Every day is market day

There's produce aplenty daily in Normandy hamlets, but it will cost you

The biggest market in Lower Normandy takes place each Tuesday in 'Aigle. Here is the most lavish of hypermarchés, but in the open air, and colonising most of the main shopping streets and squares of a busy provincial town. You can buy clothes, shoes, watches and sunglasses. There is a stall devoted to casseroles. One trader specialises in food mills. But the heart of the market, and what never fails to excite the senses of the visitor, is the food itself.

With our recently rekindled enthusiasm for farmers' markets, we do these events more self-consciously in Britain. In France, they belong to the rhythm of the week. Every day is market day somewhere within 15 miles of our cottage. In our small town, it's on Friday, but there are just a few stalls. 'Aigle is something else.

It is daunting at first. The place teems with fruit, vegetables, fish and charcuterie: where to begin? Perhaps at the first stall we come to, run by a rather pushy family whose tactic is to hand over apricots and slices of melon for tasting and then, joshingly, to take for granted that you will buy more of the same. The maman tutoits me - a mildly shocking breach of etiquette. We come away with melons and apricots, of course, and with white peaches, and find that we have spent a mildly shocking amount of money. In London, I can buy bagfuls of stuff at my local greengrocer for about £8. Here, getting far less in return, I always seem to hand over about a third as much again. Perhaps it is because of the pricey summer produce.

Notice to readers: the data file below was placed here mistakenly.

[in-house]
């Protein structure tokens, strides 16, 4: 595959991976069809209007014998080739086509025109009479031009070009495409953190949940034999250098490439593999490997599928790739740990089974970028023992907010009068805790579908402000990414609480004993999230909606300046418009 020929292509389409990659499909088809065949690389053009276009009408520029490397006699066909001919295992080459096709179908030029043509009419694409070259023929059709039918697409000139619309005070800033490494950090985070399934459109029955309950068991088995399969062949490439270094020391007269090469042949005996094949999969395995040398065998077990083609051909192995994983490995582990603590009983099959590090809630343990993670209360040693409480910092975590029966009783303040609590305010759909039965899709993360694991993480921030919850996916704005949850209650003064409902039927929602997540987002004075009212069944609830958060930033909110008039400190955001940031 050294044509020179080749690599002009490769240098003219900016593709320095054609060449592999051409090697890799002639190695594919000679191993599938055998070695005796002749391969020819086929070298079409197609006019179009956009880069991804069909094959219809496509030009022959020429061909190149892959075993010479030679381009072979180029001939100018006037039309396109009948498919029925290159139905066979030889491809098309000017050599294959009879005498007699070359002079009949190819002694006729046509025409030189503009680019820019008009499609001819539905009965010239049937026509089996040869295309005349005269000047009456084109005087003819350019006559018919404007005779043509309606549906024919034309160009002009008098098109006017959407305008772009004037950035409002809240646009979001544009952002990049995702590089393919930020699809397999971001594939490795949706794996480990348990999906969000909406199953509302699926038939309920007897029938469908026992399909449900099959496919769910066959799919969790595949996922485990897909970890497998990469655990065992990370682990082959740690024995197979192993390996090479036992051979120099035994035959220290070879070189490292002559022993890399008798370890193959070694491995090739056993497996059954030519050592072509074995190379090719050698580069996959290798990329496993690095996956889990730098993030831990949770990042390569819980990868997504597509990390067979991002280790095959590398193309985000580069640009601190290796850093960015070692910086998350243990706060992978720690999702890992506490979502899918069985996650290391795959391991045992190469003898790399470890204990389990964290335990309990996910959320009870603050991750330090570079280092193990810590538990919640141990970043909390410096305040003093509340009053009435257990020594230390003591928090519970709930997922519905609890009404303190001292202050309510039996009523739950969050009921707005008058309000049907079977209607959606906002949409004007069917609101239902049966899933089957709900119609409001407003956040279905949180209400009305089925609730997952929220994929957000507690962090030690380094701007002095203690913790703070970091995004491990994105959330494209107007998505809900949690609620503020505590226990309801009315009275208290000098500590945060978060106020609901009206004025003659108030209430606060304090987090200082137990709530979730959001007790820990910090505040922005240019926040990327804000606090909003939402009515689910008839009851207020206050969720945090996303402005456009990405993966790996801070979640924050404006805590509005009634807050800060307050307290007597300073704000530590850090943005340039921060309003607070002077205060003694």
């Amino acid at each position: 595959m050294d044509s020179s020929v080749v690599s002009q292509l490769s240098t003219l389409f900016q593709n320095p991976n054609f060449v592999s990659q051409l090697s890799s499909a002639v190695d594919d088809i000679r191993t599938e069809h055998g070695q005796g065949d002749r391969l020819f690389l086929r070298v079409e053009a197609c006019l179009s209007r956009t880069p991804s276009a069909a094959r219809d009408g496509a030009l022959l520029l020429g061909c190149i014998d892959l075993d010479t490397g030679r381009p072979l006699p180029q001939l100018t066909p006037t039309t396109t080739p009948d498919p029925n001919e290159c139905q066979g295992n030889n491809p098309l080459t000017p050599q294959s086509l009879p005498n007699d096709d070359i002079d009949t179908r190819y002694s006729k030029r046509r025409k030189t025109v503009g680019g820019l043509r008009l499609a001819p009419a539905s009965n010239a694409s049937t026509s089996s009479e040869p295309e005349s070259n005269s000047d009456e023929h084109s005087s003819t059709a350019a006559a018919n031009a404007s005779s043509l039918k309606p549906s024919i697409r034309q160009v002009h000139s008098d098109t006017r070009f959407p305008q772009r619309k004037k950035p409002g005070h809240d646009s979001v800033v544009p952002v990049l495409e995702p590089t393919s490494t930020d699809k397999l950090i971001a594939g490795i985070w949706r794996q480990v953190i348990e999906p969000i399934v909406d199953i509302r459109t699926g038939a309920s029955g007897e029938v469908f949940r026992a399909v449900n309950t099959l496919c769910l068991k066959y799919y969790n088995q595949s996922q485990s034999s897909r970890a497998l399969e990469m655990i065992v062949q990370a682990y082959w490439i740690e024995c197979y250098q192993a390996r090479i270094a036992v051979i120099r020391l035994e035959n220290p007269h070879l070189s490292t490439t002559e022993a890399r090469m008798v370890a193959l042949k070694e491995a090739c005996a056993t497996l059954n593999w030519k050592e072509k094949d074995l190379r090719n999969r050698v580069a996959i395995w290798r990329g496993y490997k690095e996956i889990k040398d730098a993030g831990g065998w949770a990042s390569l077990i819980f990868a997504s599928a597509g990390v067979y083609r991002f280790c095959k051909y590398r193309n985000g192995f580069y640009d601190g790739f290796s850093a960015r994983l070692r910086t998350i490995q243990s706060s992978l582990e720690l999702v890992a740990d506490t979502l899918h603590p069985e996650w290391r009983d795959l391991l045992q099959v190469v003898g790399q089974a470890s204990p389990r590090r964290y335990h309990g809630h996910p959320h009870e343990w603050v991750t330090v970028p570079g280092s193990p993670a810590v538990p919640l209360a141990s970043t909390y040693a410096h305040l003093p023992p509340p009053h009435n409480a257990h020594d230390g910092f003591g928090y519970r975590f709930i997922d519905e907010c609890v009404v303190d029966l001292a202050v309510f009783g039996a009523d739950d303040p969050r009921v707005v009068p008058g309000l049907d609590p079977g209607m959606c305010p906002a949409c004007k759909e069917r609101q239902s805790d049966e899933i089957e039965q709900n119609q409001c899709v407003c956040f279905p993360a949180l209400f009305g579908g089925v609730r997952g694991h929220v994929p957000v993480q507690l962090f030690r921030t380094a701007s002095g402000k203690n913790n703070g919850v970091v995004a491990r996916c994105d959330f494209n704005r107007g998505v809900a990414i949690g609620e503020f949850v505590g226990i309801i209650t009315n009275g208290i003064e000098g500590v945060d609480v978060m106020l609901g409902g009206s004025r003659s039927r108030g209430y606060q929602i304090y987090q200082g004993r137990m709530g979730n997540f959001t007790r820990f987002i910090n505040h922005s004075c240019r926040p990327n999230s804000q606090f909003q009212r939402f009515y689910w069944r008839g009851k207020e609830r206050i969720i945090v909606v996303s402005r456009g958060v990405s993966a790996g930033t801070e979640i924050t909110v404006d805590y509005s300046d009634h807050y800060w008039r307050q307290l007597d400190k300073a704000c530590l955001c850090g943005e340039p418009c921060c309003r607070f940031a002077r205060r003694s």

Sobering up, we come to the fish stalls. Lobsters and crabs move sluggishly in buckets. There are piles of blue-black mussels. Chunky, fierce-visaged eels stare sightlessly. Yet, among the most appealing produce is also some of the cheapest: mackerel, electric blue and vividly striped. My daughter, who is agnostic on the subject of fish, allows me to buy four of them, without insisting on sole or snapper instead. I make a mess of grilling them on the barbecue, but they taste superb anyway.

When I began to visit 'Aigle market, I avoided one of the busiest stalls, which sells chicken cooked on the rotisserie. I could roast a chicken myself, I reasoned.

That was a mistake. The rotisserie cooks to perfection these poulets fermiers, which are no more expensive than the raw versions. A ?14 bird provides three and a half meals. First, we have it in a salad, with waxy Charlotte potatoes, green beans, olives and roasted peppers. Then a couscous, soaked in some of the stock concocted from the carcass. Then a gratin: a sauce made with butter, garlic, flour, stock, crème fraîche, mustard and parsley, poured over the remains of the chicken, and baked in the oven until bubbling. Last, with the remains of the stock, a soup: leeks, garlic and lentils. That thriftiness helped to justify the expense of the pushy stallholders' melon.

Nicholas Clee, the NS food columnist, is the author of Don’t Sweat the Aubergine: What Works in the Kitchen and Why (Short Books). He is a former editor of The Bookseller, and writes about books for papers including the Times, Guardian, and Times Literary Supplement.

This article first appeared in the 01 September 2008 issue of the New Statesman, The truth about GM food